AOC's Professional U2790PQU Monitor: 4K, 10-Bit, IPS, Sub $350by Anton Shilov on July 2, 2019 11:00 AM EST
AOC is a brand primarily known for its gaming, mainstream, stylish, and entry-level displays. Meanwhile, the company also has its 90-series monitors aimed at demanding professionals, offering color accuracy and other features appreciated by the target audience. Last week the company introduced its most advanced addition to the 90-series lineup: the U2790PQU display that combines a 10-bit 4K panel and a relatively low price.
The AOC U2790PQU monitor is based on a 10-bit 27-inch IPS panel featuring a 3840×2160 resolution, 350 nits brightness, a 1000:1 contrast ratio, 5 ms response time, 60 Hz refresh rate, and 178/178º viewing angles. For some reason, AOC does not disclose anything about the color gamuts the display supports, but indicates that the LCD supports the company’s Wide Color Gamut technology, which might mean that we are dealing with a monitor that supports wider than 100% sRGB color gamut, but this is only a suggestion.
Two important features of the AOC U2790PQU display are their very thin bezels along with an adjustable stand. The former will enable owners to organize multi-monitor setups easier.
When it comes to connectivity, the AOC U2790PQU has one DisplayPort 1.2, an HDMI 2.0, and one HDMI 1.4 input. In addition, the monitor has integrated speakers, a headphone out, and a dual-port USB 3.0 hub.
|Brief Specifications of the AOC's U2790PQU|
|Resolution||3840 × 2160|
|Refresh Rate||60 Hz|
|Response Time||5 ms gray-to-gray|
|Brightness||Normal: 350 cd/m²|
|Viewing Angles||178°/178° horizontal/vertical|
|Display Colors||1.07 billion|
|Pixel Pitch||0.1554 mm²|
|Pixel Density||163 PPI|
|Inputs||1 × DP 1.2
1 × HDMI 2.0
1 × HDMI 1.4
|USB Hub||dual-port USB 3.0 hub|
|Audio||2 × 2 W speakers
3.5-mm mini jack
|Mechanical Design||Chassis Colors: black, metallic.
Height Adjustment: yes
|Power Consumption||Idle||0.5 W|
AOC will start selling the monitor in July for £299 in the UK. Pricing in the US is unknown, yet it is likely that its MSRP will be around $315.
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imaheadcase - Tuesday, July 2, 2019 - linkNice, but i just can't stand this 27 inch trend that started. 32+ is ideal for 4k stuff.
jeremyshaw - Tuesday, July 2, 2019 - linkI agree. I'm personally at 32" for 1440p, and am aiming for 43" for 4k (desktop use).
I'm making an unfounded guess on the Adobe RGB coverage: 92%. DCI P3 I'd put around 94%. Also unfounded guess.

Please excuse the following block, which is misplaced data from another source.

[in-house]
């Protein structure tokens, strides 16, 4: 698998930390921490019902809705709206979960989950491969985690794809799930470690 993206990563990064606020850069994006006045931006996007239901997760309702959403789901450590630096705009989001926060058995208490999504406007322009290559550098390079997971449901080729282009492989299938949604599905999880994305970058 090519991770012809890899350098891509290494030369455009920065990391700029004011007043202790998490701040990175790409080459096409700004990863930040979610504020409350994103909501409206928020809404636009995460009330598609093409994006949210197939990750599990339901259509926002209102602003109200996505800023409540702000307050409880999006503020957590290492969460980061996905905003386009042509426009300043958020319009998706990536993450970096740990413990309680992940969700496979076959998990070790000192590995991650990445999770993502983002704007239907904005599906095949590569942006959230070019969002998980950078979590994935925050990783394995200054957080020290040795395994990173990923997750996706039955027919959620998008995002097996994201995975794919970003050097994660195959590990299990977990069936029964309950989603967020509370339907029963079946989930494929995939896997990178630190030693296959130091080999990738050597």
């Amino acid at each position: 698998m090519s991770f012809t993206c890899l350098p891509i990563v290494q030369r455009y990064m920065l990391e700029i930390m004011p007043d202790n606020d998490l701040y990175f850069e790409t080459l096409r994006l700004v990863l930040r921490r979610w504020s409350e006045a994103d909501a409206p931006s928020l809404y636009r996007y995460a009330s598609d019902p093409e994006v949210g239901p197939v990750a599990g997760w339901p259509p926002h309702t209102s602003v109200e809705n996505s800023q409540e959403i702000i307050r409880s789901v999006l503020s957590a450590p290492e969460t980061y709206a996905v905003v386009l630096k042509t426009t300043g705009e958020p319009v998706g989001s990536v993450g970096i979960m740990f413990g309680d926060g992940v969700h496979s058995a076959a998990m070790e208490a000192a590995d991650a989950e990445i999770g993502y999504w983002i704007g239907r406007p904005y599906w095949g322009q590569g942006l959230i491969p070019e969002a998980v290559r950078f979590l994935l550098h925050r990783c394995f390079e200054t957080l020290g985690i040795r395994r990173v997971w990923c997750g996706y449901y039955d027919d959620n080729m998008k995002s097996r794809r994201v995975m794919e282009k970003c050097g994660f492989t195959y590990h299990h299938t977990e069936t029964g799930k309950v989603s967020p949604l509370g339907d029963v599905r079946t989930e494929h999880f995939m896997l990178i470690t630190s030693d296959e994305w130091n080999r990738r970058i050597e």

DanNeely - Tuesday, July 2, 2019 - linkI have a big desk like 32 myself, but 27" isn't a new trend. It's been the vast majority of high res displays since 27" 2560x1440 displays displaced 24" 1920x1200/1080 as high end non-halo displays. The vast majority of 4k displays have been 27" since they started coming out.
imaheadcase - Tuesday, July 2, 2019 - linkNever said it was a new trend, said it was a trend. Used to be monitors went 14,15,17, 20, 22, 24. Now they are stuck at 24, 27 or 32, 35, etc.
JoeyJoJo123 - Tuesday, July 2, 2019 - link>27 inch trend that started
>Never said it was a new trend
I think I'm getting where you got your username now.
Lord of the Bored - Wednesday, July 3, 2019 - linkIn fairness, there's a period after started. And BY DEFINITION, any trend which is ongoing must have started.
CU - Tuesday, July 2, 2019 - linkSame. I want to use all the pixel space. Not have to scale everything up larger so I can see it.
JoeyJoJo123 - Tuesday, July 2, 2019 - linkI use a 24" 4k at home. I have no need to scale anything up. I think I'd also be fine with a 27" 4k, but I dislike how much desk real estate ever-larger monitors take. My eyes are perfectly fine with smaller content.
CU - Tuesday, July 2, 2019 - linkYou use 4K at 24" with no scaling. I am impressed. I have 20/20, but much smaller and I don't think I could see it without getting closer. I sit at arms length form from my monitor.
Skeptical123 - Tuesday, July 2, 2019 - linkEven if you are happy with 24" 4k without scaling almost everyone else is not. Anecdotally I'm young and have 20/20 yet find that size and resolution to be comical to use without scaling. 27" at 1440p and 32-34" for 4k are the PPI norms for a reason. Being that what's usable for most people on windows without scaling